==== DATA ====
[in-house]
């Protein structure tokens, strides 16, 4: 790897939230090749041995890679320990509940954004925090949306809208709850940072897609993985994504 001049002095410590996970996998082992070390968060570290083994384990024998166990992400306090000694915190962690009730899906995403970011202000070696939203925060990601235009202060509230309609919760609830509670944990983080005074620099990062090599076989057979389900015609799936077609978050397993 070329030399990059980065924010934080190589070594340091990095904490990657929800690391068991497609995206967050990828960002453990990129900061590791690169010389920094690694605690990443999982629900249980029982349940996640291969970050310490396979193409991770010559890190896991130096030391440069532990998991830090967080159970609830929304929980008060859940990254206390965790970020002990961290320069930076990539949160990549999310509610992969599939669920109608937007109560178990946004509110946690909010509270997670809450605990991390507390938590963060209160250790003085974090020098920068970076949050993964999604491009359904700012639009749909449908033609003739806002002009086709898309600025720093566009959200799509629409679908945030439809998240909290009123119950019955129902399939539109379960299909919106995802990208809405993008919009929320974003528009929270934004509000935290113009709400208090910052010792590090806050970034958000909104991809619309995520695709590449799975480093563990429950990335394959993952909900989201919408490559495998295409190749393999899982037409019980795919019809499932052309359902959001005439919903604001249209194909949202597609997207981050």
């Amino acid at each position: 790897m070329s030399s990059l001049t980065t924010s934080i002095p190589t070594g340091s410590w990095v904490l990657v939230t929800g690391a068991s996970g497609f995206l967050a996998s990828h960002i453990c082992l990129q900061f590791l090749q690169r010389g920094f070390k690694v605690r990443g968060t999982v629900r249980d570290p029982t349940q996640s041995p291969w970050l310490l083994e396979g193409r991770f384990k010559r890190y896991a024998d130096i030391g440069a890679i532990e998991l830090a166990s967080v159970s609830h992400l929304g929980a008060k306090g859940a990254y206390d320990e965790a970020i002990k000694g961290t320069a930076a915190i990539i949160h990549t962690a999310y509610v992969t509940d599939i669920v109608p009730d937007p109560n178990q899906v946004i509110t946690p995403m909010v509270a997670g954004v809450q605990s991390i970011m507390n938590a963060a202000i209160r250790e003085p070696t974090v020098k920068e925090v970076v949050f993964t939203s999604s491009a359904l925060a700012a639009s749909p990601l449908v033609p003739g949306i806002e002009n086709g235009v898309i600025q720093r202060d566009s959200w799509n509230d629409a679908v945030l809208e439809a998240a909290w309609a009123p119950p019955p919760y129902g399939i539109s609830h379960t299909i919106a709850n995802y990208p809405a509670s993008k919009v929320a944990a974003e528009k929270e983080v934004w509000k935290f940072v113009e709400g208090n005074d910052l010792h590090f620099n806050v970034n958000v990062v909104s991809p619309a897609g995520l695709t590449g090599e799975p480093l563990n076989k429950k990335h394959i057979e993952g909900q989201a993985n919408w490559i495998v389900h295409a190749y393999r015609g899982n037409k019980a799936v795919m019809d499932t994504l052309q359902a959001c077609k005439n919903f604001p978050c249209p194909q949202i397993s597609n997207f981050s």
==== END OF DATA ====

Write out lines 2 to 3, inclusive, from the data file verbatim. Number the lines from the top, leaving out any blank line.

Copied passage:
């Protein structure tokens, strides 16, 4: 790897939230090749041995890679320990509940954004925090949306809208709850940072897609993985994504 001049002095410590996970996998082992070390968060570290083994384990024998166990992400306090000694915190962690009730899906995403970011202000070696939203925060990601235009202060509230309609919760609830509670944990983080005074620099990062090599076989057979389900015609799936077609978050397993 070329030399990059980065924010934080190589070594340091990095904490990657929800690391068991497609995206967050990828960002453990990129900061590791690169010389920094690694605690990443999982629900249980029982349940996640291969970050310490396979193409991770010559890190896991130096030391440069532990998991830090967080159970609830929304929980008060859940990254206390965790970020002990961290320069930076990539949160990549999310509610992969599939669920109608937007109560178990946004509110946690909010509270997670809450605990991390507390938590963060209160250790003085974090020098920068970076949050993964999604491009359904700012639009749909449908033609003739806002002009086709898309600025720093566009959200799509629409679908945030439809998240909290009123119950019955129902399939539109379960299909919106995802990208809405993008919009929320974003528009929270934004509000935290113009709400208090910052010792590090806050970034958000909104991809619309995520695709590449799975480093563990429950990335394959993952909900989201919408490559495998295409190749393999899982037409019980795919019809499932052309359902959001005439919903604001249209194909949202597609997207981050």
């Amino acid at each position: 790897m070329s030399s990059l001049t980065t924010s934080i002095p190589t070594g340091s410590w990095v904490l990657v939230t929800g690391a068991s996970g497609f995206l967050a996998s990828h960002i453990c082992l990129q900061f590791l090749q690169r010389g920094f070390k690694v605690r990443g968060t999982v629900r249980d570290p029982t349940q996640s041995p291969w970050l310490l083994e396979g193409r991770f384990k010559r890190y896991a024998d130096i030391g440069a890679i532990e998991l830090a166990s967080v159970s609830h992400l929304g929980a008060k306090g859940a990254y206390d320990e965790a970020i002990k000694g961290t320069a930076a915190i990539i949160h990549t962690a999310y509610v992969t509940d599939i669920v109608p009730d937007p109560n178990q899906v946004i509110t946690p995403m909010v509270a997670g954004v809450q605990s991390i970011m507390n938590a963060a202000i209160r250790e003085p070696t974090v020098k920068e925090v970076v949050f993964t939203s999604s491009a359904l925060a700012a639009s749909p990601l449908v033609p003739g949306i806002e002009n086709g235009v898309i600025q720093r202060d566009s959200w799509n509230d629409a679908v945030l809208e439809a998240a909290w309609a009123p119950p019955p919760y129902g399939i539109s609830h379960t299909i919106a709850n995802y990208p809405a509670s993008k919009v929320a944990a974003e528009k929270e983080v934004w509000k935290f940072v113009e709400g208090n005074d910052l010792h590090f620099n806050v970034n958000v990062v909104s991809p619309a897609g995520l695709t590449g090599e799975p480093l563990n076989k429950k990335h394959i057979e993952g909900q989201a993985n919408w490559i495998v389900h295409a190749y393999r015609g899982n037409k019980a799936v795919m019809d499932t994504l052309q359902a959001c077609k005439n919903f604001p978050c249209p194909q949202i397993s597609n997207f981050s």